19. I think Lindholm could make that bet; from his interviews he seems like an extremely confident guy. He could also back it up with a 4 x $4.5 deal and come ahead. You're right he doesn't get many points, but GMs will love his defensive value, and I think he'll hold onto that well into his 30s. This is also assuming money is the only thing that matters. Hampus could see his path to a Cup running through a different place and take a little bit less money to chase it. And a shorter contract gives him flexibility to do so if his next place doesn't work out. I am higher on some of the Ducks' LHD prospects than you are, but there is significant risk there, and none project to be as good as Lindholm. That said, Lindholm isn't a true #1 d-man himself, so maybe the Ducks hope that they can make up for his absence with better depth. I'd rather keep him than not, but it's not looking great at this point.
  20. Two things: 1. If the Ducks were to let Hampus walk, they would have to replace him through trade. There is not much going on as far as LHD on the free agent market. A 38-year-old Giordano? Nick Leddy? Calvin De Haan? The only one who makes sense is Morgan Rielly and I don't see Toronto letting him go if they can help it. 2. Given the dearth of good defenseman hitting the market, I could see Hampus willing to walk, particularly if the Ducks trade/don't re-sign Rakell. They're very good buddies. It doesn't necessarily mean that they're going to the same place, but that if Rakell is gone, it's one fewer reason for Lindholm to be loyal. And it seems there are always a few teams willing to overpay someone they think is a top pairing d-man. Hampus certainly fits in that category. I could see a team going up to $8 million for five years, which means Hampus is only 33 when he gets his next contract and could make more money overall. We'll see what happens, but given that we know the Ducks could really use him on the roster, and we know they have plenty of cap space, the fact that he hasn't re-signed yet is worrisome. There could be a lot of turmoil within the Ducks' organization next summer with Murray and Eakins both on expiring contracts.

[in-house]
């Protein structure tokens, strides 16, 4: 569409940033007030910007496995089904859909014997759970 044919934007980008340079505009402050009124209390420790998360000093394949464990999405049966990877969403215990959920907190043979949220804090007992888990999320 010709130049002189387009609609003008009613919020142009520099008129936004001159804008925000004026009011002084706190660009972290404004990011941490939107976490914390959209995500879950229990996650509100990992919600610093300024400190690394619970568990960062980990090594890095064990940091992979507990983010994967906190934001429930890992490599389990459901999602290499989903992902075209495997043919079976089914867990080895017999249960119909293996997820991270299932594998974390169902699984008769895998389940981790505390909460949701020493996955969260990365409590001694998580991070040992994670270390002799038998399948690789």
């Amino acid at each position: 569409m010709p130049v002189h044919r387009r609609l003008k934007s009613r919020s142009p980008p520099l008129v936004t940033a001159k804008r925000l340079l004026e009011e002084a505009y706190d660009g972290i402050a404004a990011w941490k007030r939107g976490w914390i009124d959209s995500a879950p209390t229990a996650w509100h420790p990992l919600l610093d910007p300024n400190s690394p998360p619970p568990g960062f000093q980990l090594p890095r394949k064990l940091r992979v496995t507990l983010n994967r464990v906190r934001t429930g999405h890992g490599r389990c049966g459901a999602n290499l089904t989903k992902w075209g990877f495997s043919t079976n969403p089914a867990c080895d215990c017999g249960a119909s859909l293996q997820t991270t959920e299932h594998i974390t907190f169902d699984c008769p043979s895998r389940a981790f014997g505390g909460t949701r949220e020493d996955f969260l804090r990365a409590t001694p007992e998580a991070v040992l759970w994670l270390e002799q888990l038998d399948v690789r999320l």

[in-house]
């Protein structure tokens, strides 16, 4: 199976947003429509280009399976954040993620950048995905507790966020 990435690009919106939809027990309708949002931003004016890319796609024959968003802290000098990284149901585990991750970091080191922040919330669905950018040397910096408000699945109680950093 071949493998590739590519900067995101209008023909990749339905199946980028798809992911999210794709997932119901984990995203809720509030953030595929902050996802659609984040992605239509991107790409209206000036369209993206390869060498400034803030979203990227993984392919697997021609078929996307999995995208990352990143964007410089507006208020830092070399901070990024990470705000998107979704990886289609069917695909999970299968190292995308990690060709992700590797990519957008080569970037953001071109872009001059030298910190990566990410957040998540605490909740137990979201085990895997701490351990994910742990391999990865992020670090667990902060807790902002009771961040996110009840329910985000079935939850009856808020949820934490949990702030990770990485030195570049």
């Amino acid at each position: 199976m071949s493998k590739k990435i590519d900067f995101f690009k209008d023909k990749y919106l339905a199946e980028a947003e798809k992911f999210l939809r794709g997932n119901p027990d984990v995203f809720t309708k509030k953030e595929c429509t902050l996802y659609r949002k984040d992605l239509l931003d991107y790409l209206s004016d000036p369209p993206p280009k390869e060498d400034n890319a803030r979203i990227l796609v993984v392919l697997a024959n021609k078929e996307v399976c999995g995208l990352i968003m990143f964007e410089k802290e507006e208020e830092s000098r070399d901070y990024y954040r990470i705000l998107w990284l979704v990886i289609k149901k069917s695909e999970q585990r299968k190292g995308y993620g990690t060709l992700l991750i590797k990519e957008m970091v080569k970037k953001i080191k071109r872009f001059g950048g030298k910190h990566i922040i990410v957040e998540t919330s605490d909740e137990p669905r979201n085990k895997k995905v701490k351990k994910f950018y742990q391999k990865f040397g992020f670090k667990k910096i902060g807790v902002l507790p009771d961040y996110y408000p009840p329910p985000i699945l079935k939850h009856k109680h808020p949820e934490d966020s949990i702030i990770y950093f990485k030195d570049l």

21. And thank God we exposed Fleury, otherwise Seattle might have selected Volkov or Milano.
  22. True, but the Samuelis have bought some of the other property in the area and are developing it into a nice spot for people to spend an evening. So while the arena is old, it's not ancient and the surroundings are being upgraded significantly over the next few years.
  23. If anyone is watching the brand new ESPN NHL commentary show (which just ended with a shaving cream "pie" to the face of one of the hosts - man I forgot how much I dislike ESPN), they just predicted Eichel to Anaheim by the end of the season. Although the shaving cream pie gag makes me question the professional bona fides of these two. They then followed that prediction up with a prediction that John Gibson would also be traded by year end. So...take all this with the biggest grain of salt you can find.
  24. This could make sense, but I worry about the kid in a losing environment with Eakins at the helm. I just have no faith in Eakins to develop him properly or to keep the locker room from becoming a bad environment.
  25. Yeah, Terry's a conundrum for me. I like his hockey skill - good vision, decent shot, decent skating, and plays really well defensively in the neutral zone. But his lack of strength and forechecking makes him an odd fit on a Getzlaf line, not to mention he and Getzlaf are both pass-first guys (Getzlaf moreso, but Terry's passing skills would be valuable with a more trigger-happy centerman). If McTavish develops into the center we want him to be, Terry could fit there. I do think Terry and Comtois work well on a line together. Those guys would look great alongside a certain trade target. But for now, they'll make up a somewhat odd second line with Old Man Getzlaf.